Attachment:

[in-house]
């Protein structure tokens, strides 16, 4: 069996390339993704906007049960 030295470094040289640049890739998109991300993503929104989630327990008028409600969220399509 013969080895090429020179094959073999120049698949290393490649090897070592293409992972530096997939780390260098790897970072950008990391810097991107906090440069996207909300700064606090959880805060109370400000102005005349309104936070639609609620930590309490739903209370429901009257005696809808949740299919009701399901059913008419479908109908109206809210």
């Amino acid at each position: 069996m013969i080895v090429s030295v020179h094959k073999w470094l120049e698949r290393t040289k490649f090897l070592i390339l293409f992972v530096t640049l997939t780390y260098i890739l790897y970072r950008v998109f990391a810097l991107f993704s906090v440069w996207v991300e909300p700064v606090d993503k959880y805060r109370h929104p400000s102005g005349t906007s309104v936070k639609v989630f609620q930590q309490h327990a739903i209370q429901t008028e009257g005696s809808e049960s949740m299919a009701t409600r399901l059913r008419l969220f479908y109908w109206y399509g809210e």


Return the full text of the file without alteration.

[in-house]
């Protein structure tokens, strides 16, 4: 069996390339993704906007049960 030295470094040289640049890739998109991300993503929104989630327990008028409600969220399509 013969080895090429020179094959073999120049698949290393490649090897070592293409992972530096997939780390260098790897970072950008990391810097991107906090440069996207909300700064606090959880805060109370400000102005005349309104936070639609609620930590309490739903209370429901009257005696809808949740299919009701399901059913008419479908109908109206809210």
């Amino acid at each position: 069996m013969i080895v090429s030295v020179h094959k073999w470094l120049e698949r290393t040289k490649f090897l070592i390339l293409f992972v530096t640049l997939t780390y260098i890739l790897y970072r950008v998109f990391a810097l991107f993704s906090v440069w996207v991300e909300p700064v606090d993503k959880y805060r109370h929104p400000s102005g005349t906007s309104v936070k639609v989630f609620q930590q309490h327990a739903i209370q429901t008028e009257g005696s809808e049960s949740m299919a009701t409600r399901l059913r008419l969220f479908y109908w109206y399509g809210e």